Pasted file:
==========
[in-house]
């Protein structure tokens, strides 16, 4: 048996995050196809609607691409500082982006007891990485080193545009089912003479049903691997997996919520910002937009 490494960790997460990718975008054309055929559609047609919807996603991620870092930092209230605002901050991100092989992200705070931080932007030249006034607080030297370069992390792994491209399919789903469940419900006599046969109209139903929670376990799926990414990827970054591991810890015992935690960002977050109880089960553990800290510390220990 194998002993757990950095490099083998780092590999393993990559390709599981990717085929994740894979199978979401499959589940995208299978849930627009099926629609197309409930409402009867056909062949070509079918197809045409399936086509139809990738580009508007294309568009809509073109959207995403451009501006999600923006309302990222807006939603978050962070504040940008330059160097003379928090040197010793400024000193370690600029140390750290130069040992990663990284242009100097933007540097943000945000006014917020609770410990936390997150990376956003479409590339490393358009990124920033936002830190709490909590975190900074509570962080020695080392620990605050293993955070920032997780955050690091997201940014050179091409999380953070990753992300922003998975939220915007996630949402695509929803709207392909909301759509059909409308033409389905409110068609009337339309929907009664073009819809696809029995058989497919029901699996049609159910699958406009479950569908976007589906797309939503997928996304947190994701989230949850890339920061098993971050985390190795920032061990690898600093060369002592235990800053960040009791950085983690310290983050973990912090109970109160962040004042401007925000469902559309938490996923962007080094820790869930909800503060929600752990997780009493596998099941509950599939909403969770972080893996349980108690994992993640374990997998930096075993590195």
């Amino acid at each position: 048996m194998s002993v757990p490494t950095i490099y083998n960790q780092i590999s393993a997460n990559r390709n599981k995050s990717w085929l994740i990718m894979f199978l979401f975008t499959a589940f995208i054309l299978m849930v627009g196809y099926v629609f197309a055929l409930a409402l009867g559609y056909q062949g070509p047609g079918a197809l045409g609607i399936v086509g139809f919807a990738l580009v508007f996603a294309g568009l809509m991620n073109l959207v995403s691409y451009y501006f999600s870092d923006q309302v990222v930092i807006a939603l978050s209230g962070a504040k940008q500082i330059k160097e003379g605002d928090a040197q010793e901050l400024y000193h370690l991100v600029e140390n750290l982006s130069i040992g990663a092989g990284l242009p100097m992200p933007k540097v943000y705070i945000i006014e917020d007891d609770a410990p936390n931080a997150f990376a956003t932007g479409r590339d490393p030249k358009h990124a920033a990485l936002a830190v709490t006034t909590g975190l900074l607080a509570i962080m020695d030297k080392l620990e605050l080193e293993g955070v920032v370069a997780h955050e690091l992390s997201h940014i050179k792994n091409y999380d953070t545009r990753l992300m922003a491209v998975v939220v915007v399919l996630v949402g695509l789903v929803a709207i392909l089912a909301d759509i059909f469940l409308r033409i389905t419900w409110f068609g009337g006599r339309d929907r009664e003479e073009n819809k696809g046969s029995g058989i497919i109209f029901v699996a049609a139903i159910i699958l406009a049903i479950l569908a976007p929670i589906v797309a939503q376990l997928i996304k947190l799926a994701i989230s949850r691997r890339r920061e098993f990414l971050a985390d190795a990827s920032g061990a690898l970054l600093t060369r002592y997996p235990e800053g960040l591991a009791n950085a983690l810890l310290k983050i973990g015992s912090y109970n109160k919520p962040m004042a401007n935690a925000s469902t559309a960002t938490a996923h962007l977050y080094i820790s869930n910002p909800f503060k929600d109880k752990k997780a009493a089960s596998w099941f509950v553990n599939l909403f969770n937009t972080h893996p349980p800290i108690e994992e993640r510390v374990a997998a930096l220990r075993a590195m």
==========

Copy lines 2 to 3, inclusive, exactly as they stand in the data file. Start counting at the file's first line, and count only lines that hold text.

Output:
């Protein structure tokens, strides 16, 4: 048996995050196809609607691409500082982006007891990485080193545009089912003479049903691997997996919520910002937009 490494960790997460990718975008054309055929559609047609919807996603991620870092930092209230605002901050991100092989992200705070931080932007030249006034607080030297370069992390792994491209399919789903469940419900006599046969109209139903929670376990799926990414990827970054591991810890015992935690960002977050109880089960553990800290510390220990 194998002993757990950095490099083998780092590999393993990559390709599981990717085929994740894979199978979401499959589940995208299978849930627009099926629609197309409930409402009867056909062949070509079918197809045409399936086509139809990738580009508007294309568009809509073109959207995403451009501006999600923006309302990222807006939603978050962070504040940008330059160097003379928090040197010793400024000193370690600029140390750290130069040992990663990284242009100097933007540097943000945000006014917020609770410990936390997150990376956003479409590339490393358009990124920033936002830190709490909590975190900074509570962080020695080392620990605050293993955070920032997780955050690091997201940014050179091409999380953070990753992300922003998975939220915007996630949402695509929803709207392909909301759509059909409308033409389905409110068609009337339309929907009664073009819809696809029995058989497919029901699996049609159910699958406009479950569908976007589906797309939503997928996304947190994701989230949850890339920061098993971050985390190795920032061990690898600093060369002592235990800053960040009791950085983690310290983050973990912090109970109160962040004042401007925000469902559309938490996923962007080094820790869930909800503060929600752990997780009493596998099941509950599939909403969770972080893996349980108690994992993640374990997998930096075993590195």
């Amino acid at each position: 048996m194998s002993v757990p490494t950095i490099y083998n960790q780092i590999s393993a997460n990559r390709n599981k995050s990717w085929l994740i990718m894979f199978l979401f975008t499959a589940f995208i054309l299978m849930v627009g196809y099926v629609f197309a055929l409930a409402l009867g559609y056909q062949g070509p047609g079918a197809l045409g609607i399936v086509g139809f919807a990738l580009v508007f996603a294309g568009l809509m991620n073109l959207v995403s691409y451009y501006f999600s870092d923006q309302v990222v930092i807006a939603l978050s209230g962070a504040k940008q500082i330059k160097e003379g605002d928090a040197q010793e901050l400024y000193h370690l991100v600029e140390n750290l982006s130069i040992g990663a092989g990284l242009p100097m992200p933007k540097v943000y705070i945000i006014e917020d007891d609770a410990p936390n931080a997150f990376a956003t932007g479409r590339d490393p030249k358009h990124a920033a990485l936002a830190v709490t006034t909590g975190l900074l607080a509570i962080m020695d030297k080392l620990e605050l080193e293993g955070v920032v370069a997780h955050e690091l992390s997201h940014i050179k792994n091409y999380d953070t545009r990753l992300m922003a491209v998975v939220v915007v399919l996630v949402g695509l789903v929803a709207i392909l089912a909301d759509i059909f469940l409308r033409i389905t419900w409110f068609g009337g006599r339309d929907r009664e003479e073009n819809k696809g046969s029995g058989i497919i109209f029901v699996a049609a139903i159910i699958l406009a049903i479950l569908a976007p929670i589906v797309a939503q376990l997928i996304k947190l799926a994701i989230s949850r691997r890339r920061e098993f990414l971050a985390d190795a990827s920032g061990a690898l970054l600093t060369r002592y997996p235990e800053g960040l591991a009791n950085a983690l810890l310290k983050i973990g015992s912090y109970n109160k919520p962040m004042a401007n935690a925000s469902t559309a960002t938490a996923h962007l977050y080094i820790s869930n910002p909800f503060k929600d109880k752990k997780a009493a089960s596998w099941f509950v553990n599939l909403f969770n937009t972080h893996p349980p800290i108690e994992e993640r510390v374990a997998a930096l220990r075993a590195m």